Category Archives: Classes

Time keeps getting away from me.

So, its half way through March. I thought February went by quickly!

This semester has just been one thing after another. Marking for my TA assignment– midterms and essay proposals, work for the iPhone app my public history class is producing the content for, a conference style critique presentation, an essay proposal, coding data about my MA thesis for an assignment, research ethics board proposal, research proposal for the department, and Ignite Culture. Of course, all of these things have been time-consuming, and have made the past month go by ridiculously quickly.

Ignite Culture was AMAZING! Props to all those that presented and helped out, but especially props to Jenn Nelson. The whole event was well executed, the venue was great, the audience was supportive, the networking went well, and I even presented. A basic run down of what Ignite Culture is: speakers have 5 minutes to present on a topic of their choice, they get 20 auto advancing slides that switch every 15 seconds, and that is it! You have to be on the ball because the time goes by extremely quickly. If you aren’t paying attention your slides can get away from you very easily and you have to play catch up, or come up with something on the fly.

I spoke about the importance of storytelling and you can watch my talk here. I do have to say it was nerve-wracking once I was up there, PowerPoint was finicky at first and flustered me but it got sorted. I hit a snag in the middle, but it all worked out in the end.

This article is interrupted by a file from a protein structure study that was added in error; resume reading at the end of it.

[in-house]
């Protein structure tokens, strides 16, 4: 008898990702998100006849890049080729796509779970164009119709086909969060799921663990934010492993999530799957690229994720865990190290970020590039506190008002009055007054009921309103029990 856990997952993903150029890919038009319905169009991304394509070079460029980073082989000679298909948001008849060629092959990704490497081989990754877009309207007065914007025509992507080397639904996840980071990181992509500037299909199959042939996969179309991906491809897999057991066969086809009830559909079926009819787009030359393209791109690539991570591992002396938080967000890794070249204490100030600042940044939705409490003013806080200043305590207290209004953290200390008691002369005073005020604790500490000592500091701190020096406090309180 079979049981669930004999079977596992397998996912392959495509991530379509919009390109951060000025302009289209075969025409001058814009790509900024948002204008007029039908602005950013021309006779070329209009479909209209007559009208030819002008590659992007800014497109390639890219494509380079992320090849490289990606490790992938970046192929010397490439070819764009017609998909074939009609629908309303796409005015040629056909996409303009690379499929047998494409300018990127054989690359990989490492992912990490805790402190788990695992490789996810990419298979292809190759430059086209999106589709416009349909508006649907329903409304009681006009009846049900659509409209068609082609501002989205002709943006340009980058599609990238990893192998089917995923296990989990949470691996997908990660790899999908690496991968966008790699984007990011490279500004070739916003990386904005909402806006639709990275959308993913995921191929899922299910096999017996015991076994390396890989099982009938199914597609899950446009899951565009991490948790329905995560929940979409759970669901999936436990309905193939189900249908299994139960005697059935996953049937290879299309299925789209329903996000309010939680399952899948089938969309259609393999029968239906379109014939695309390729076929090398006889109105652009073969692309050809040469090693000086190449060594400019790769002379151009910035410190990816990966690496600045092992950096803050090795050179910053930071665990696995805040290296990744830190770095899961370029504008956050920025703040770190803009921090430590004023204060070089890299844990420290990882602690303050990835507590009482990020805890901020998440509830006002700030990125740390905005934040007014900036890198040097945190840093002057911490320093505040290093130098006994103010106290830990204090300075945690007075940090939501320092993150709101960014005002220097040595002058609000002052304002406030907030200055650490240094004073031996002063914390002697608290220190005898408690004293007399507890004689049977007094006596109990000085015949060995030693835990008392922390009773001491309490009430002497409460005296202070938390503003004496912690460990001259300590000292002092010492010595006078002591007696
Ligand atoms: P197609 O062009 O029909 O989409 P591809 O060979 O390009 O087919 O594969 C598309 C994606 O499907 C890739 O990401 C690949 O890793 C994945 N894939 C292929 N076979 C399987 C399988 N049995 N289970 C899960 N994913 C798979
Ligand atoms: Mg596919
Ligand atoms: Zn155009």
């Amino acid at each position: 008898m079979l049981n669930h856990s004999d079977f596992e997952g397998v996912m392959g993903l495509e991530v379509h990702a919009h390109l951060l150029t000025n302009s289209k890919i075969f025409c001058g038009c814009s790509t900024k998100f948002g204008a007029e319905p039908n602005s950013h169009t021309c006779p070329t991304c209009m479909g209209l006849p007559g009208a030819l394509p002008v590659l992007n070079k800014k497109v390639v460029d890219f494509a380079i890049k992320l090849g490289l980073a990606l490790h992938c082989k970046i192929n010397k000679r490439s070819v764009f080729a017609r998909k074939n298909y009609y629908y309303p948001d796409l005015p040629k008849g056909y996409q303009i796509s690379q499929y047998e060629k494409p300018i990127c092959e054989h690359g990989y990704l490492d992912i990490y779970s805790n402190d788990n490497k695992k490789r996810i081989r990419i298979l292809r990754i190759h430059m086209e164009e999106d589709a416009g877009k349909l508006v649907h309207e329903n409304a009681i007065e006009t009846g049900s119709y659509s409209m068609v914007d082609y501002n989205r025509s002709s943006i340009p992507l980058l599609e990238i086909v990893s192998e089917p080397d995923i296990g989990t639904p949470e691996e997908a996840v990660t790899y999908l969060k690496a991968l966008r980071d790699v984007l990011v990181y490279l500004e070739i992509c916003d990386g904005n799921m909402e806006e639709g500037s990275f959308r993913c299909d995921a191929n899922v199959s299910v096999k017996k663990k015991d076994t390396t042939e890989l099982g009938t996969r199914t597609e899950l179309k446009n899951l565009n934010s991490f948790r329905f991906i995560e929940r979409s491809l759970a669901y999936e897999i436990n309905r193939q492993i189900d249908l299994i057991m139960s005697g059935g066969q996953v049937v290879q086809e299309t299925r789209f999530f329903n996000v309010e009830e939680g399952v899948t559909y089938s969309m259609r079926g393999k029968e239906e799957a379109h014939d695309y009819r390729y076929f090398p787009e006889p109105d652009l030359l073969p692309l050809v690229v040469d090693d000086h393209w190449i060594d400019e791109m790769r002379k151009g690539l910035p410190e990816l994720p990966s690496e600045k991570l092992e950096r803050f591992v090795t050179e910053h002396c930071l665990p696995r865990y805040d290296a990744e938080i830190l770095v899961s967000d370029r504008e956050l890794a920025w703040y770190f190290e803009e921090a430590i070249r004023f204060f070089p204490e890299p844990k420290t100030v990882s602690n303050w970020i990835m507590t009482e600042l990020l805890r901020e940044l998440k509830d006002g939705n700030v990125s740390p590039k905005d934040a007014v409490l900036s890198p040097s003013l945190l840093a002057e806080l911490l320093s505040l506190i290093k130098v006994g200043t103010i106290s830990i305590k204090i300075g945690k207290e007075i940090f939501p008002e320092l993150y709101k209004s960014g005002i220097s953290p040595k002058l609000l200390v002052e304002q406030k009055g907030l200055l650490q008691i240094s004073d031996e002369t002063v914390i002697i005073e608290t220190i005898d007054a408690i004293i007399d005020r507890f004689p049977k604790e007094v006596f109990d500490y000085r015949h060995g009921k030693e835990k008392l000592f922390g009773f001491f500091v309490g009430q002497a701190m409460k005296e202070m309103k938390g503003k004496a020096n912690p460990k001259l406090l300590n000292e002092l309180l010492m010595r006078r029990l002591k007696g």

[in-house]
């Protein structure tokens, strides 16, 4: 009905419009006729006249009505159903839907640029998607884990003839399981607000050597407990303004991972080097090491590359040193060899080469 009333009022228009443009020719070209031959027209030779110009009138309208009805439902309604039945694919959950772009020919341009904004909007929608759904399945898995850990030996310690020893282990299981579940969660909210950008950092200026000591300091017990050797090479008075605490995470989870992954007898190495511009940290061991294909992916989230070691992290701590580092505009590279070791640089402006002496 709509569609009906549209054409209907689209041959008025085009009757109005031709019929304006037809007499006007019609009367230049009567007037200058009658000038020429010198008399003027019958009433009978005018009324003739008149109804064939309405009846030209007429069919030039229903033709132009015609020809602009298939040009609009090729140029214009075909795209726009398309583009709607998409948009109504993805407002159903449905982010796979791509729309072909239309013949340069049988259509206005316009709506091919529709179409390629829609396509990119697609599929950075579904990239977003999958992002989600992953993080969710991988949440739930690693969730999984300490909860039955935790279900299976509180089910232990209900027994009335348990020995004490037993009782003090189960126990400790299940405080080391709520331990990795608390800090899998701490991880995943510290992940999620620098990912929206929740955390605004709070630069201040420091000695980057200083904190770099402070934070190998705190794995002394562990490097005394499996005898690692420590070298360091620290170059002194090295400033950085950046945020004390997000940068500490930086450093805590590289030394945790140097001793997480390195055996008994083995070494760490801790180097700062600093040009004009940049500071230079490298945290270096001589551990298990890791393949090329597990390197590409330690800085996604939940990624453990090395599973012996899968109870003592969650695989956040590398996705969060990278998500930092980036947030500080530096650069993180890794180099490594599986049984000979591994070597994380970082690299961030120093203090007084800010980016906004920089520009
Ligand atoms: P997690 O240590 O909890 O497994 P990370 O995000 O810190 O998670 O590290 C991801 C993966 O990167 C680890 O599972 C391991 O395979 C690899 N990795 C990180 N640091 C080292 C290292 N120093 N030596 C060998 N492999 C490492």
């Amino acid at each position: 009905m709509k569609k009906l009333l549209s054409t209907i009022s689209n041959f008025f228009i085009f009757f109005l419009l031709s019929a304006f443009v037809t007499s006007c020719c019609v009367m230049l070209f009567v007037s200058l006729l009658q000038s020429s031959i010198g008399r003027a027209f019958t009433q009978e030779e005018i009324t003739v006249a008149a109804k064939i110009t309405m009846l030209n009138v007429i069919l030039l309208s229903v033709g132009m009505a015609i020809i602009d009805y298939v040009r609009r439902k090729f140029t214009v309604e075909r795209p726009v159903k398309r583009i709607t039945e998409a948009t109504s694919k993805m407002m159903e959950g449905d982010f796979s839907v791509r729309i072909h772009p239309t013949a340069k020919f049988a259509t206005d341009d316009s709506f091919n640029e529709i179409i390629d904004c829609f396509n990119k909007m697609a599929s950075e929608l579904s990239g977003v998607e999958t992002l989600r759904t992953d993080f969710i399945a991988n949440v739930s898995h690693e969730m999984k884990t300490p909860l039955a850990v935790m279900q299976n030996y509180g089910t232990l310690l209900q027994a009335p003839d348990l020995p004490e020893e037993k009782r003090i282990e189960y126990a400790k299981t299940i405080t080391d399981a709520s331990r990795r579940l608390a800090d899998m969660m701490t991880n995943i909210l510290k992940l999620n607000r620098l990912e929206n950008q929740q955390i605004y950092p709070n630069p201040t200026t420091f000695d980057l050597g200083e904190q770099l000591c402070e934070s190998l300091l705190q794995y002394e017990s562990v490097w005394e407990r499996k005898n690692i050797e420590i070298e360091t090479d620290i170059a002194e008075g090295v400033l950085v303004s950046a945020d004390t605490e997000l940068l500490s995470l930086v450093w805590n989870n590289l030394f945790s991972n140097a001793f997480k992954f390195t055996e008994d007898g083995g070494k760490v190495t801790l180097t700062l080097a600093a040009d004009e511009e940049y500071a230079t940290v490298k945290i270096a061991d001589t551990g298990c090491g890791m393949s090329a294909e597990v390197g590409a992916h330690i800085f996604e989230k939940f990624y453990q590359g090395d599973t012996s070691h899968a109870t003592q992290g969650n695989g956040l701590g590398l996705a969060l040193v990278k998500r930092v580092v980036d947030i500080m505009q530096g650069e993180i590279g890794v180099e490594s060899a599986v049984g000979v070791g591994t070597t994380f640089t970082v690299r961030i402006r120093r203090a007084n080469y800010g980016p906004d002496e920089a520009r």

I also attended Ignite London this past week. The speakers were wonderful as well, and my team for the opening activity won third in the duct tape fashion contest (hurray!).

As I mentioned above I was working on my research ethics board proposal for my MA thesis over the past couple months and handed it in last Wednesday. It was from my research ethics board proposal and my SSHRC proposal (which was handed in this fall) that I came up with the first draft of my research proposal for the Anthropology department. MA candidates have to hand in and defend a research proposal in late March to early April so that members of the department and their advisers can get an idea of the direction the candidates project is taking. It also is used to make sure that the proposed project is feasible. It includes details about what your project entails, your hypotheses, the methods you plan to use, your site selection, a reference list, and any other information you think might be important in explaining the reasons for your current direction. I emailed my supervisor my second draft today. I am really hoping that the defense goes well.

Otherwise, I am mostly plugging away on course work, TA duties, and thesis prep. There is always so much to do. Luckily classes are almost over and I will be able to devote more time to assignments and getting things ready for my trip to Peru. Almost unfortunately the weather has been amazing, making it very difficult to stay inside and work. I don’t want to say I hope the weather takes a turn for the worse, because I really don’t care for all the rain London tends to get in the spring, but cooler weather would at least make it more appealing to be inside where it is warm.

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Rolling Right Along… How is it February?

This term has been going by really quickly, and is only going to get more hectic than it already has been. I’ve done a presentation and handed in an assignment about writing for popular audiences/newspapers so far, doing assignments that will help with the completing of my thesis proposal/defense which will take place later in the term, and have been working on my ethics proposal so I can get it approved as soon as possible. TAing has also been going very well.